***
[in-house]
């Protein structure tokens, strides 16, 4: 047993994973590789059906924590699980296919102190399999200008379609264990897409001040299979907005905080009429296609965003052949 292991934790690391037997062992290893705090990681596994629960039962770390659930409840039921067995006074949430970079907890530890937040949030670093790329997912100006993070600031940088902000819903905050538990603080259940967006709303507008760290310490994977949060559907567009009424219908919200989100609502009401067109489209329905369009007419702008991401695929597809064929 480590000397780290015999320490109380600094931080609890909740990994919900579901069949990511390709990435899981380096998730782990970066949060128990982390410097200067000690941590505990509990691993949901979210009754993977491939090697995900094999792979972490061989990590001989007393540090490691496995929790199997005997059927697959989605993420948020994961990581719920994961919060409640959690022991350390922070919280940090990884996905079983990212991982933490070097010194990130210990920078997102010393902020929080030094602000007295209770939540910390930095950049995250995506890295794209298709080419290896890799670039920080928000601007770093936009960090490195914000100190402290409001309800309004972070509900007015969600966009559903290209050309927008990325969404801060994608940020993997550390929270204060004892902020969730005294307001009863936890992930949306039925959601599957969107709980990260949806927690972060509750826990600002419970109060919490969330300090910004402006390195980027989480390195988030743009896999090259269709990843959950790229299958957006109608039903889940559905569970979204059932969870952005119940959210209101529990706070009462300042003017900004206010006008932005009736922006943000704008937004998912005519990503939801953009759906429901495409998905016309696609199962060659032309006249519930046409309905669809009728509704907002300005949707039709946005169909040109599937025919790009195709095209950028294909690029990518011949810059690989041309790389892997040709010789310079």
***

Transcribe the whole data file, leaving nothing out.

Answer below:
[in-house]
């Protein structure tokens, strides 16, 4: 047993994973590789059906924590699980296919102190399999200008379609264990897409001040299979907005905080009429296609965003052949 292991934790690391037997062992290893705090990681596994629960039962770390659930409840039921067995006074949430970079907890530890937040949030670093790329997912100006993070600031940088902000819903905050538990603080259940967006709303507008760290310490994977949060559907567009009424219908919200989100609502009401067109489209329905369009007419702008991401695929597809064929 480590000397780290015999320490109380600094931080609890909740990994919900579901069949990511390709990435899981380096998730782990970066949060128990982390410097200067000690941590505990509990691993949901979210009754993977491939090697995900094999792979972490061989990590001989007393540090490691496995929790199997005997059927697959989605993420948020994961990581719920994961919060409640959690022991350390922070919280940090990884996905079983990212991982933490070097010194990130210990920078997102010393902020929080030094602000007295209770939540910390930095950049995250995506890295794209298709080419290896890799670039920080928000601007770093936009960090490195914000100190402290409001309800309004972070509900007015969600966009559903290209050309927008990325969404801060994608940020993997550390929270204060004892902020969730005294307001009863936890992930949306039925959601599957969107709980990260949806927690972060509750826990600002419970109060919490969330300090910004402006390195980027989480390195988030743009896999090259269709990843959950790229299958957006109608039903889940559905569970979204059932969870952005119940959210209101529990706070009462300042003017900004206010006008932005009736922006943000704008937004998912005519990503939801953009759906429901495409998905016309696609199962060659032309006249519930046409309905669809009728509704907002300005949707039709946005169909040109599937025919790009195709095209950028294909690029990518011949810059690989041309790389892997040709010789310079």